May 13 | comments icon 0 COMMENTS     print icon print


We must engage with the online world. Here’s how to do it right

By Ronnie Convery

SOMETIMES I hear whispers. I hear it said that the Catholic Church today is focusing too much on fads such as the internet and social media, that it is losing touch with its core constituency.

In this week following Communications Sunday, I would like to respond to those whispers. Not with polemics or animosity, but rather with a few statistics.

There are 7.3 billion people on earth, and 3.4 billion are connected to the internet. Facebook has 1.44 billion people actively using the platform each month. Another 700 million people use Twitter and Instagram. It is accepted that media consumption trends are changing rapidly. The most recent study showed the average person in the western world has five social media accounts and spends around 1 hour and 40 minutes browsing these networks every day. Almost 90 per cent of Facebook traffic is from people on mobile devices.

Closer to home, almost 10,000 people follow Glasgow Archdiocese on its various social media platforms of Facebook, Twitter, YouTube and Flickr. One of Archbishop Philip Tartaglia’s sermons last year was read by 120,000 people on Facebook – that is three times the Mass-going population of the archdiocese.

Need I go on? It is surely clear for anyone with eyes to see that any analysis of the life of modern man and woman must take clear account of the digital world in which they live. I use the word ‘live’ advisedly, for the truth is that many people ‘live’ more of their life in the digital environment than in the physical.


And so it is right and fitting that the Church should focus a significant part of its pastoral attention to this world.

Pope Francis understands this very well. He readily ‘talks the talk’ of digital communication, recently reminding young people that happiness is not an app they can download to their smartphones. He willingly poses for ‘selfies’ and devotes time to a monthly video message on YouTube, besides signing off on daily Twitter messages.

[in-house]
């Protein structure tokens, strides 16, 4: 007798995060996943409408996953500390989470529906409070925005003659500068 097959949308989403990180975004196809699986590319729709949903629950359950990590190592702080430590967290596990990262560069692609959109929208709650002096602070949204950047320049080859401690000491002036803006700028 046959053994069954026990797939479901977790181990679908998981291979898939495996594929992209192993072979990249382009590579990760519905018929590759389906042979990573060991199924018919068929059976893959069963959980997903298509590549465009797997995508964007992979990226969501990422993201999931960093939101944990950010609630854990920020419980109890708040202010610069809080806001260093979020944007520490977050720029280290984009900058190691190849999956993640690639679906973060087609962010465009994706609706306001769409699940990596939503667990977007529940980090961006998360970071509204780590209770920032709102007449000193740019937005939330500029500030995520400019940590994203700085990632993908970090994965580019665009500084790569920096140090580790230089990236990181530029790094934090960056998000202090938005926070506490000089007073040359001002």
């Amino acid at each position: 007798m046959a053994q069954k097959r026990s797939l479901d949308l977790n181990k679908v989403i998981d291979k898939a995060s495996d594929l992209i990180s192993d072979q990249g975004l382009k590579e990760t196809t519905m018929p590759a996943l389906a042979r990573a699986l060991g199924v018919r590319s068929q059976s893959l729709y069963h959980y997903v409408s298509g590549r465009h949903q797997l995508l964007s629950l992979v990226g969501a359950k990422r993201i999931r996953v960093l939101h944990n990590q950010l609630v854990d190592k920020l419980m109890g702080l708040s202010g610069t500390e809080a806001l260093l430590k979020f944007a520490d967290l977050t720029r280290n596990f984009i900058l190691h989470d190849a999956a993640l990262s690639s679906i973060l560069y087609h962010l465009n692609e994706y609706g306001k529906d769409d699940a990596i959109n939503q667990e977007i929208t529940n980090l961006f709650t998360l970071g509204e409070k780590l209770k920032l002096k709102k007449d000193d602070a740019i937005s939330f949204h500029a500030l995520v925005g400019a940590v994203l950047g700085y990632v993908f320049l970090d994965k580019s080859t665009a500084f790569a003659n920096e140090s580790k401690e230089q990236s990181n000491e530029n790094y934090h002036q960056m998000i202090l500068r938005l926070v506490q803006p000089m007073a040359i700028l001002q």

Scotland’s dioceses are embracing the technology, too, with all of our bishoprics now having a social media presence. But it is not enough simply to ‘be’ on social media. For the Church to be effective it must present the right image, it must be professional but pastoral, it must inspire and inform, it must challenge without frightening…

Archbishop Tartaglia spoke wisely of the need to be aware of ‘how’ we communicate in his letter for Communications Sunday. “As Christians we must always build bridges and open doors to dialogue and understanding,” he said. “The immediacy and instantaneousness of social media can sometimes tempt us towards angry exchanges and aggressive language. Hurling insults and abuse will simply entrench misunderstanding and close hearts and minds.”

As Pope Francis reminds us, when communicating digitally we may not see the person we are engaging with, but the dignity and respect we bring to our actual encounters should always be present in our digital ones. I ask you to consider whether you always communicate with mercy and, if not, to pay attention to the needs of those you communicate with, always remembering their innate human dignity.


Just a few months ago I was asked to give a talk on communication in the digital world, and I drafted a few golden rules for Catholics who wish to have an effective presence in cyberspace. They are:

  1. Be normal. Do not fill your timeline with pictures of processions, holy figures and links to shrines and sanctuaries. If you do that you will alienate everyone who is not already part of your world. Take an interest in all that’s happening. Post about sport or the weather or politics or art. We must always avoid the danger of being pigeonholed as fanatics.
  2. Be respectful. Do not resort to name calling if you disagree with someone on Twitter. Do not threaten with hell or damnation those whose views you take issue with on Facebook. Do not use offensive language about individuals or groups of people you disagree with.
  3. Make friendships outside your natural borders. If we don’t do this we become keepers of an aquarium rather then fishers of men.

The advice is simple, but I believe it can really make a difference.

As the Holy Father puts it in his message for Communications Sunday: “What we say and how we say it, our every word and gesture, ought to express God’s compassion, tenderness and forgiveness for all. Love, by its nature, is communication; it leads to openness and sharing.

If our hearts and actions are inspired by charity, by divine love, then our communication will be touched by God’s own power.”


– Ronnie Convery is the director of communications for Glasgow Archdiocese

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